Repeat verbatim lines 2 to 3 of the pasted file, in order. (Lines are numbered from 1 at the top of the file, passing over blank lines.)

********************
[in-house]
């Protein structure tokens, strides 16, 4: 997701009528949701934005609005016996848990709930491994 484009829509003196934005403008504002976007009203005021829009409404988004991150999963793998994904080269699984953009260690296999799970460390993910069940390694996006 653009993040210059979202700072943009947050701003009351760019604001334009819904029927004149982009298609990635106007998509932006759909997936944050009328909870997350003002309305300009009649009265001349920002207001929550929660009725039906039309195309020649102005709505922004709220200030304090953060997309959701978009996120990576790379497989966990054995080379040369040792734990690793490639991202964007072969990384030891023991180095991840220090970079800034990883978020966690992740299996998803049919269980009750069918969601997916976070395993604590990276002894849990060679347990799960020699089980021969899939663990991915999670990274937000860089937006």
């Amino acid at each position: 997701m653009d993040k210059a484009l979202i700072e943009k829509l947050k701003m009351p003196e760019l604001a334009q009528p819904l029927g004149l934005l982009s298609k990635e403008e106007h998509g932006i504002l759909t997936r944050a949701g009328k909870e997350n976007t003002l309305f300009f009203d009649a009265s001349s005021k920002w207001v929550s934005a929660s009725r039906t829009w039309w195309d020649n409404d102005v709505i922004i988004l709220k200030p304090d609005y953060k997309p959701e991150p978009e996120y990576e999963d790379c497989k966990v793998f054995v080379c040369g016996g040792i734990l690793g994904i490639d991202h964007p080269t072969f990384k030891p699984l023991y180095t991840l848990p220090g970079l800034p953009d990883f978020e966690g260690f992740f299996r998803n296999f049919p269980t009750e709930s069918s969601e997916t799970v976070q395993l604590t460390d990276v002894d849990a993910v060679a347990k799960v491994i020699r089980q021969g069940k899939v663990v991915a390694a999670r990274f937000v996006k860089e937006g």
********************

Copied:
């Protein structure tokens, strides 16, 4: 997701009528949701934005609005016996848990709930491994 484009829509003196934005403008504002976007009203005021829009409404988004991150999963793998994904080269699984953009260690296999799970460390993910069940390694996006 653009993040210059979202700072943009947050701003009351760019604001334009819904029927004149982009298609990635106007998509932006759909997936944050009328909870997350003002309305300009009649009265001349920002207001929550929660009725039906039309195309020649102005709505922004709220200030304090953060997309959701978009996120990576790379497989966990054995080379040369040792734990690793490639991202964007072969990384030891023991180095991840220090970079800034990883978020966690992740299996998803049919269980009750069918969601997916976070395993604590990276002894849990060679347990799960020699089980021969899939663990991915999670990274937000860089937006």
């Amino acid at each position: 997701m653009d993040k210059a484009l979202i700072e943009k829509l947050k701003m009351p003196e760019l604001a334009q009528p819904l029927g004149l934005l982009s298609k990635e403008e106007h998509g932006i504002l759909t997936r944050a949701g009328k909870e997350n976007t003002l309305f300009f009203d009649a009265s001349s005021k920002w207001v929550s934005a929660s009725r039906t829009w039309w195309d020649n409404d102005v709505i922004i988004l709220k200030p304090d609005y953060k997309p959701e991150p978009e996120y990576e999963d790379c497989k966990v793998f054995v080379c040369g016996g040792i734990l690793g994904i490639d991202h964007p080269t072969f990384k030891p699984l023991y180095t991840l848990p220090g970079l800034p953009d990883f978020e966690g260690f992740f299996r998803n296999f049919p269980t009750e709930s069918s969601e997916t799970v976070q395993l604590t460390d990276v002894d849990a993910v060679a347990k799960v491994i020699r089980q021969g069940k899939v663990v991915a390694a999670r990274f937000v996006k860089e937006g």